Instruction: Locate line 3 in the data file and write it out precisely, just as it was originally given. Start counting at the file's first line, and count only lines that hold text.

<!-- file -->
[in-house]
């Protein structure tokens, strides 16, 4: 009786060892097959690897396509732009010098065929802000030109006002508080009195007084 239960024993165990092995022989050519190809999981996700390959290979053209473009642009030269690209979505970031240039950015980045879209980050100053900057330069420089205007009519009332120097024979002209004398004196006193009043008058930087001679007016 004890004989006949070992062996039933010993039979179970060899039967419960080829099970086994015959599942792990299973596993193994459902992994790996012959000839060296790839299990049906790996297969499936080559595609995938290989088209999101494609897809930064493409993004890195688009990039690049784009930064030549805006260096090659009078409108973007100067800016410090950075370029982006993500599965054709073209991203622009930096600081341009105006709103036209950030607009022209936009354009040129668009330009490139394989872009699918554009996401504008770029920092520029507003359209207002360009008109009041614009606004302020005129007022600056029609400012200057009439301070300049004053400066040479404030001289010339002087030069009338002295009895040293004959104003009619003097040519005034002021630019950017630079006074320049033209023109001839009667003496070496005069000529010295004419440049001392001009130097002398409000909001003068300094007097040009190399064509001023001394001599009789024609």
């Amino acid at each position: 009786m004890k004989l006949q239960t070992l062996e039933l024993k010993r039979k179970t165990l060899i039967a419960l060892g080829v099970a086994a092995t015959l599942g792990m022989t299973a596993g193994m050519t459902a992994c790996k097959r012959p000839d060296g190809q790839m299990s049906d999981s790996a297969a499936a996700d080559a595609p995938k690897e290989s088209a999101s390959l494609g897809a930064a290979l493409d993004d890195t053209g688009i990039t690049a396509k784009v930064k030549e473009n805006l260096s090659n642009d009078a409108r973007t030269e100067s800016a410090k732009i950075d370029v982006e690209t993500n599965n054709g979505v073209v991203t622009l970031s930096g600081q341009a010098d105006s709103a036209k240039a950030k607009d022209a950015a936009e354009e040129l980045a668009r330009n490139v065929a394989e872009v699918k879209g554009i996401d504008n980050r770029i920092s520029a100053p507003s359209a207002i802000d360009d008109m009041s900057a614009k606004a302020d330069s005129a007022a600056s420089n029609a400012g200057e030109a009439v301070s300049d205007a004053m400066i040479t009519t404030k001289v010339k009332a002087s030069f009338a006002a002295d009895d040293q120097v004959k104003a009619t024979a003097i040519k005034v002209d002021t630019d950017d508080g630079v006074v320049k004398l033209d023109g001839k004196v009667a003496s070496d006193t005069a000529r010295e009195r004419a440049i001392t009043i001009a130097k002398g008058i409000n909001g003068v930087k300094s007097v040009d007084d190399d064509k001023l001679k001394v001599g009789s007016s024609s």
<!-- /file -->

């Amino acid at each position: 009786m004890k004989l006949q239960t070992l062996e039933l024993k010993r039979k179970t165990l060899i039967a419960l060892g080829v099970a086994a092995t015959l599942g792990m022989t299973a596993g193994m050519t459902a992994c790996k097959r012959p000839d060296g190809q790839m299990s049906d999981s790996a297969a499936a996700d080559a595609p995938k690897e290989s088209a999101s390959l494609g897809a930064a290979l493409d993004d890195t053209g688009i990039t690049a396509k784009v930064k030549e473009n805006l260096s090659n642009d009078a409108r973007t030269e100067s800016a410090k732009i950075d370029v982006e690209t993500n599965n054709g979505v073209v991203t622009l970031s930096g600081q341009a010098d105006s709103a036209k240039a950030k607009d022209a950015a936009e354009e040129l980045a668009r330009n490139v065929a394989e872009v699918k879209g554009i996401d504008n980050r770029i920092s520029a100053p507003s359209a207002i802000d360009d008109m009041s900057a614009k606004a302020d330069s005129a007022a600056s420089n029609a400012g200057e030109a009439v301070s300049d205007a004053m400066i040479t009519t404030k001289v010339k009332a002087s030069f009338a006002a002295d009895d040293q120097v004959k104003a009619t024979a003097i040519k005034v002209d002021t630019d950017d508080g630079v006074v320049k004398l033209d023109g001839k004196v009667a003496s070496d006193t005069a000529r010295e009195r004419a440049i001392t009043i001009a130097k002398g008058i409000n909001g003068v930087k300094s007097v040009d007084d190399d064509k001023l001679k001394v001599g009789s007016s024609s």